At least 50 detainees, mainly held under the controversial Protest Law, are expected to be released after a presidential pardon before 25 January, human rights lawyer Tarek El-Awady told Daily News Egypt Saturday.
The activists earned the support of local and international rights organisations over the past year.
El-Awady, who worked as part of political activist Ahmed Douma’s defence team in the ‘2011 cabinet protests’ case, said his client was going to be among the released prisoners.
However, there is still no news about 268 co-defendants accused in the same case.
Other names included American-Egyptian Mohamed Soltan, son of Muslim Brotherhood figure Salah Soltan, accused in the case known as the ‘Rabaa Al-Adaweya operations room trial’. Soltan and Douma have suffered from deteriorating health mainly caused by their hunger strikes in protest at their detention.
Soltan, who was arrested on 25 August 2013, has been on a hunger strike for 347 days according to a “Free Soltan” support group on Facebook. Douma’s detention period has exceeded a year, in addition to several prison sentences since December 2013, including a recent three-year sentence for contempt of court.
The pardon also reportedly include jailed activists from the ‘presidential palaces protests’. This includes activists Sanaa Seif and Yara Sallam alongside 20 others, whose sentences have been reduced from three to two years, according to a recent court decision on their appeal.
Mona Seif, whose sister Sanaa Seif and brother Alaa Abdel Fattah are detained in separate cases related to the protest law, posted on her Facebook account following the news. Seif said experience taught her not to “trust promises by authorities”.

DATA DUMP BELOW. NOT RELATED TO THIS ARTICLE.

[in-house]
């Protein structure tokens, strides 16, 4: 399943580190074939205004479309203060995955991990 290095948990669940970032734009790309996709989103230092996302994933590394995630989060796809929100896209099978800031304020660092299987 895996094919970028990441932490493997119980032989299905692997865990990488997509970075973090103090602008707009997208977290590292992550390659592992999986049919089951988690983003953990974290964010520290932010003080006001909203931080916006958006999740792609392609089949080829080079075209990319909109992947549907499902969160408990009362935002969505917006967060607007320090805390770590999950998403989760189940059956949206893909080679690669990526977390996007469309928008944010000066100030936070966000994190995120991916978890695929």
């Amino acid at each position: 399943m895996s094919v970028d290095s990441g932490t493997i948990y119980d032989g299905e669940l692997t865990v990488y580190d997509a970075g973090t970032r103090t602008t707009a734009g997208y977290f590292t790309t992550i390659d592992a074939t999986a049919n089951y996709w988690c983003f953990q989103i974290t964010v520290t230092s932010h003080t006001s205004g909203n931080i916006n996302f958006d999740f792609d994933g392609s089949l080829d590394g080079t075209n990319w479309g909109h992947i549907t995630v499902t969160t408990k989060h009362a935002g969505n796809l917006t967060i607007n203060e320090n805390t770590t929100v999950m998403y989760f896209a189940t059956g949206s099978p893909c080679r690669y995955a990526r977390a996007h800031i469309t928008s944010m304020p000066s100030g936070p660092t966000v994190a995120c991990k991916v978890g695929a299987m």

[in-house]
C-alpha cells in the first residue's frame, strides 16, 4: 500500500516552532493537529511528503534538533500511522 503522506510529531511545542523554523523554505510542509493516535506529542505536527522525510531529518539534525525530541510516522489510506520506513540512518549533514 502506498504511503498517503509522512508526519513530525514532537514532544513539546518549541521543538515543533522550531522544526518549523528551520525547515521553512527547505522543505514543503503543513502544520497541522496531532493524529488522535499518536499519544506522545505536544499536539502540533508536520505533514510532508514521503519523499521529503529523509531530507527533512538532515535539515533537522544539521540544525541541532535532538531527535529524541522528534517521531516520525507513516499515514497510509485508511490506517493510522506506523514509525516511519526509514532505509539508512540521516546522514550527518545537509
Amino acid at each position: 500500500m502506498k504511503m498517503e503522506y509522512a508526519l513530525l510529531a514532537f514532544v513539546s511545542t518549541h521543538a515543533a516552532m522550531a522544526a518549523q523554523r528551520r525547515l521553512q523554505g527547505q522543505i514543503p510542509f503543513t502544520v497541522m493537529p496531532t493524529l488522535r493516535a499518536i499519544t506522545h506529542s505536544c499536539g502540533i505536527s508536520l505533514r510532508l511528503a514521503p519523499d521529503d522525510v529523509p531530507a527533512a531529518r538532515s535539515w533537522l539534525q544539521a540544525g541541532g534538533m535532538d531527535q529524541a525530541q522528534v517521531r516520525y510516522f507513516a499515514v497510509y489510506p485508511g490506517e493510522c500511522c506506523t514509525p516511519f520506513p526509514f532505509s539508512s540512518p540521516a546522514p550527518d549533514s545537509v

“The worst part is discussing who would get out and who wouldn’t, maybe even in the same case. I hope my siblings are the last people to be released from prison because it is so hard to explain to the family of a detainee why authorities decided to overlook him and release his colleagues,” Seif wrote Thursday.
The lawyer and president of the Egyptian Organization for Human Rights (EOHR) and a member of the state-affiliated National Council for Human Rights (NCHR) reportedly told the press that a list with 200 names will be submitted to the presidency next Tuesday to demand pardoning them.
EOHR urged President Abdel Fattah Al-Sisi to “pardon the defendants and drop all charges on them based on their rights to freedom of expression and those rights are guaranteed by the constitution in articles 65 and 73”, in a statement released Tuesday, following the verdict in the ‘presidential palaces’ case.
EOHR renewed demands to amend the current Protest Law, “that jags the right of peaceful assembly that is guaranteed by international human rights treaties and conventions”. EOHR said that “this law pushes Egypt back to the [the pre-25 January Revolution period], and that the right of peaceful assembly has to be observed and respected.”
This comes as the NCHR repeatedly called on authorities to consider their suggestions for amendments to the law. The last call was made by the council on the UN’s Human Rights Day on 10 December.
The end of undetermined periods of temporary detention pending trials came on top of NCHR’s recommendations in changes to the Protest Law.